Baleno will now be a Toyota vehicle

Advertisement
Baleno will now be a Toyota vehicle

  • Toyota will be launching Maruti Suzuki’s Baleno under their brand starting next financial year.
  • Cross-badging is a concept that, in the past, has only yielded temperate results for automobile companies.
  • That being said, Suzuki’s and Toyota’s respective competitive advantages are complementary to each other which may play in their favour.
A partnership that was cemented earlier this year between Maruti Suzuki and Toyota is bringing their first project to fruition. A crowd favorite, the Baleno will be the first vehicle to be cross-badged between the two companies.

In the first year, somewhere between 20,000 to 25,000 Maruti Suzuki Balenos will be shipped off to the Toyota Motor Corporation. The report by Mint indicates that this will be an annual exchange. Once Toyota has the cars, they will be selling them through their own dealership network starting Q1 of FY 2018-19.

Their respective competitive advantages are complimentary in nature but might not be enough to solve the dilemma of how successful cross-badging will be in India.

Advertisement
What is cross-badging?

To cross-badge a car essentially means launching the same car under a different brand with some minor alterations that are, more often than not, only superficial. Even with the Baleno, plans indicate that the car will undergo some interior and exterior changes that could include alterations to the head lights, tail lamps and the front grill of the car.

But, here’s the thing, cross-badging isn’t a concept that India is familiar with and past projects have performed the usual humdrum way. And, the Baleno isn’t the end of the road for Toyota either. The company has plans of launching Suzuki’s Brezza under their brand as well while Suzuki will introduce the Corolla under their banner.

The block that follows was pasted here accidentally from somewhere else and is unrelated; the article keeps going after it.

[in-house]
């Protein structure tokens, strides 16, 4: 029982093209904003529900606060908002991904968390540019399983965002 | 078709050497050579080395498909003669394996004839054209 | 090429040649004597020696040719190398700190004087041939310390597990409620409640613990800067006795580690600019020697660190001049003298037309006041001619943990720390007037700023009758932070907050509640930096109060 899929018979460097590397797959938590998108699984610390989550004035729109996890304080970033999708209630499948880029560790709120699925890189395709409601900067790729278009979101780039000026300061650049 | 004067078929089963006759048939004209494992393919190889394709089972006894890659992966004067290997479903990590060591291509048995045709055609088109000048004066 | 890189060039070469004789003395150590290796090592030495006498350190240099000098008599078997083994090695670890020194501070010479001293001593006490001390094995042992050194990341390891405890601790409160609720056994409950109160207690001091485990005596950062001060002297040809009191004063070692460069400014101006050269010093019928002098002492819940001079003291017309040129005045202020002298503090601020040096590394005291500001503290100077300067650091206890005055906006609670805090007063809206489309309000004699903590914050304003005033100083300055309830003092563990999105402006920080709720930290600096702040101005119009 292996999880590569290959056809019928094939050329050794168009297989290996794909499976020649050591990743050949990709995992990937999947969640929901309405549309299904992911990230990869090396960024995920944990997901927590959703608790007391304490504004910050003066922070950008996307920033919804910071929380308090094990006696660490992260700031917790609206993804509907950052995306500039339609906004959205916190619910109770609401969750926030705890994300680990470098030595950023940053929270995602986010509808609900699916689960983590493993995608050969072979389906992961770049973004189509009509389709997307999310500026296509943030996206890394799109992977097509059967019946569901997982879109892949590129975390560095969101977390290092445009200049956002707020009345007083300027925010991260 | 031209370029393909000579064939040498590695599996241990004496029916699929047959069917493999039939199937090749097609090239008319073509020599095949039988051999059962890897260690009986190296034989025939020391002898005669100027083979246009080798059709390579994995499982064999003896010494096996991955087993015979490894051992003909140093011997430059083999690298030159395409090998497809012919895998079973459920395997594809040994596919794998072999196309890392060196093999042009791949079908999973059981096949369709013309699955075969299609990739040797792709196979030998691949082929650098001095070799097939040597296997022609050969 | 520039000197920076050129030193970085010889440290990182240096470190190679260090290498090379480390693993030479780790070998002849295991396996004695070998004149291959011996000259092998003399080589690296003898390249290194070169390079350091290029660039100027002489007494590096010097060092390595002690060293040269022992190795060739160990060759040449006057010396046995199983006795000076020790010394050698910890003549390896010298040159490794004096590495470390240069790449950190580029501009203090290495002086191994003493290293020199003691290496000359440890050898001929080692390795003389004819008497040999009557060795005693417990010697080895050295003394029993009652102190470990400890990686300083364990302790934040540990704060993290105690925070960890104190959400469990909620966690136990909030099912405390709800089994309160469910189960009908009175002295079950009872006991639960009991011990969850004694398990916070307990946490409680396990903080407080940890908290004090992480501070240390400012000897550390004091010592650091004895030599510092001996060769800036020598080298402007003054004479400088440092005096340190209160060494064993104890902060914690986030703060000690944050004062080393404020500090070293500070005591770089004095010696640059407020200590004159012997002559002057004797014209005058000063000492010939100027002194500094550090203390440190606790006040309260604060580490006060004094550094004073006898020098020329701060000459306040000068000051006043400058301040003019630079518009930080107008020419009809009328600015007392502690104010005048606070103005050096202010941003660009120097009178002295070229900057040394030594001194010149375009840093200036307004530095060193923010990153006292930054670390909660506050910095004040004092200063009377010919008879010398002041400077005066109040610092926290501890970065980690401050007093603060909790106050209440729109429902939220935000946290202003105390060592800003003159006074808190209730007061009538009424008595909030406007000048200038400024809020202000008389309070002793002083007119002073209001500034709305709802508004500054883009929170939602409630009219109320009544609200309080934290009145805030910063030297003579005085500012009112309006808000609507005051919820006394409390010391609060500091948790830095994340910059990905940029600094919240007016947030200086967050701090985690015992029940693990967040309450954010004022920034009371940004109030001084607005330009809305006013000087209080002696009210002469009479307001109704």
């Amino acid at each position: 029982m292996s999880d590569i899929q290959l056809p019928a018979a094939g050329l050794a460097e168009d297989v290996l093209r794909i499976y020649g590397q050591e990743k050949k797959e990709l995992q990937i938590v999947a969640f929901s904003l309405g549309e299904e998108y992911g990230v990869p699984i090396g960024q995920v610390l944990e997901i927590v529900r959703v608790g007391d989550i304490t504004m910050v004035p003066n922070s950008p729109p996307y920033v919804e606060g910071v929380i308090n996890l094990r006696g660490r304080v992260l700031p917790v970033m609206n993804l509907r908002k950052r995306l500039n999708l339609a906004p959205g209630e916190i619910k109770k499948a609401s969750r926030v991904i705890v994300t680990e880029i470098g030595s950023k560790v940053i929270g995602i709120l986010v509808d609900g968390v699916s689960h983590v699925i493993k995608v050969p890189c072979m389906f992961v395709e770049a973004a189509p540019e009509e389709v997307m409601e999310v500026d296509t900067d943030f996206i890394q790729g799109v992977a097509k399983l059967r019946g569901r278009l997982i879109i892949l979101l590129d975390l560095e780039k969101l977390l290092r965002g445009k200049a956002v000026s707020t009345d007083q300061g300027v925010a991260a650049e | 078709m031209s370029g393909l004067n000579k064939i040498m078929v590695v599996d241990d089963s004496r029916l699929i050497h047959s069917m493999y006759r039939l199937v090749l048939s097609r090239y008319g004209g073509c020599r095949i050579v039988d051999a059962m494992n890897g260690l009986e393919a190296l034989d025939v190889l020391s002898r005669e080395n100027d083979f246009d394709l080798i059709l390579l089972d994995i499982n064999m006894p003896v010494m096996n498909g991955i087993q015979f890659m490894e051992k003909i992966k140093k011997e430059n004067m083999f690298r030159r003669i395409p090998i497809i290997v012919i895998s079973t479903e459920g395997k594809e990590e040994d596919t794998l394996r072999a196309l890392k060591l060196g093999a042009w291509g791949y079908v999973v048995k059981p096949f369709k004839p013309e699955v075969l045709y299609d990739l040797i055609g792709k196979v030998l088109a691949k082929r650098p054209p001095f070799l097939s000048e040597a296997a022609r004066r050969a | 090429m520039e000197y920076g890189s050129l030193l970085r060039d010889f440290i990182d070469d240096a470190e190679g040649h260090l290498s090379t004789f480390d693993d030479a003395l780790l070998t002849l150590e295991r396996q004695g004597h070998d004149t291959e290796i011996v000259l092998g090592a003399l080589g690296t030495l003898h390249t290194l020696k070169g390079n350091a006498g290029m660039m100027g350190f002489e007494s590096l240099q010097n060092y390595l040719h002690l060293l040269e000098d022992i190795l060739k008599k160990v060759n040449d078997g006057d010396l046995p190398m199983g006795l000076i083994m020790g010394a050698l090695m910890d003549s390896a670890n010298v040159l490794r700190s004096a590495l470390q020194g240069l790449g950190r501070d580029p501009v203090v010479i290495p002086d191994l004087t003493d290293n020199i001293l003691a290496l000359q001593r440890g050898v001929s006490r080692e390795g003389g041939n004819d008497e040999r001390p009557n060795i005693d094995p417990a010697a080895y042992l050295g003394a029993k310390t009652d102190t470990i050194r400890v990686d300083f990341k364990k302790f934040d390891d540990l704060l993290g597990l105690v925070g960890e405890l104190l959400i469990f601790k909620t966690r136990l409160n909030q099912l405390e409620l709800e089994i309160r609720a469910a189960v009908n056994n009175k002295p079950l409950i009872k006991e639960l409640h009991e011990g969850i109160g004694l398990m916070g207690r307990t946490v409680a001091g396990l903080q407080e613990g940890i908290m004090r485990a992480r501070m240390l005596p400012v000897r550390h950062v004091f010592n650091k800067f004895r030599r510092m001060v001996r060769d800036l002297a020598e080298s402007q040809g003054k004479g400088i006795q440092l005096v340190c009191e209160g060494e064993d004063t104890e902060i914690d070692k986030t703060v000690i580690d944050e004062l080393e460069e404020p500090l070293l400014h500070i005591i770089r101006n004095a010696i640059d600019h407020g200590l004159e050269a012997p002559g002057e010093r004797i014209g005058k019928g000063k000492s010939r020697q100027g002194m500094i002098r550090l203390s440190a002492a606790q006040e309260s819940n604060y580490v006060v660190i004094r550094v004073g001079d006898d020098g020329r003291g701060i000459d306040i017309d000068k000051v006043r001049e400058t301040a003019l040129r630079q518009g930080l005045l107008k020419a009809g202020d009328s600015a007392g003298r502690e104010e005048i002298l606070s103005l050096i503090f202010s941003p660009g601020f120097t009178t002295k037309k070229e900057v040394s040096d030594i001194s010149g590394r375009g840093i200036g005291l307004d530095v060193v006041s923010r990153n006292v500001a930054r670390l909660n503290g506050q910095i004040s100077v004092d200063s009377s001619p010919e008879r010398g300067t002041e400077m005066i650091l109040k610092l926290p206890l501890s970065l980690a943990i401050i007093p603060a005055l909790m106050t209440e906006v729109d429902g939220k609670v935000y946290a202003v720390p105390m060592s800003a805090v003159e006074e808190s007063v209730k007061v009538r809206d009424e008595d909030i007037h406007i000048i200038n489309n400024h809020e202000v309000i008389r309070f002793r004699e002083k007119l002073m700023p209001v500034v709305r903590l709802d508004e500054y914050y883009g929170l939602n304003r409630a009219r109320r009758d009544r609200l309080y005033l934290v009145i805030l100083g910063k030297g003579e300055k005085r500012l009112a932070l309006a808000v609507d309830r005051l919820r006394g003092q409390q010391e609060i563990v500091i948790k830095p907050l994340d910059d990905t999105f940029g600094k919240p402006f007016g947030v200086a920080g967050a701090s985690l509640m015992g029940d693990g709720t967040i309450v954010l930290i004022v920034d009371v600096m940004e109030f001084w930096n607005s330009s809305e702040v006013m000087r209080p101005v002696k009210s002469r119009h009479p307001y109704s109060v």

Mutual benefits

Advertisement

This partnership utilises the competitive advantage of each company in a complementary manner. It’s essentially Ricardo’s trade theory playing out in real life where one entity trades its most efficient product against its counterpart’s most efficient product.

David Ricardo developed the classical theory of comparative advantage in 1817 to explain why countries engage in international trade even when one country's workers are more efficient at producing every single good than workers in other countries.

While Toyota has the hang of the executive sedan segment, they haven’t had much luck in the lower-end of the market. And the opposite is true for Maruti Suzuki.

Advertisement
It’s not that Toyota hasn’t tried. The Etios was their attempt at cracking India’s most high-volume segment of automobiles, but alas, the car wasn’t able to make a substantial mark. And, this isn’t only true with India. Toyota may be on the track to become to world’s third largest automobile player with investments all over the globe but they’re yet to capitalise in the densest markets around the world.

With the Baleno and the Brezza, Toyota will have another shot at making an impact in the competitive hatchback segment of automobiles in India.

More than dominating the market on product alone, economics of scale will also come into play once Suzuki starts manufacturing the Baleno from Toyota’s plant in Karnataka by repurposing the currently unutilised capacity of the hub.

Advertisement
And it’s not that Suzuki will get the short end of stick. More than using the Corolla to further expand their market share in the executive sedan segment, Toyota’s pool of knowledge, when it comes to electrical vehicles (EVs), holds greater utility for the company.

In the past, a similar partnership between Volkswagen and Suzuki didn’t yield any results. Partnerships have were also pursued between Volkswagen and Tata as well as Mahindra and Ford without substantial outcomes.

On the other hand, the Renault and Nissan alliance brought about the Renault Duster and Nissan Terrano SUVs. Even the partnership between Volkswagen and Skoda yielded the Volkswagen Vento and the Skoda Rapid. All these cars did decently well in this country. The Suzuki and Toyota partnership can thus work either way, we’ll have to wait and watch.
{{}}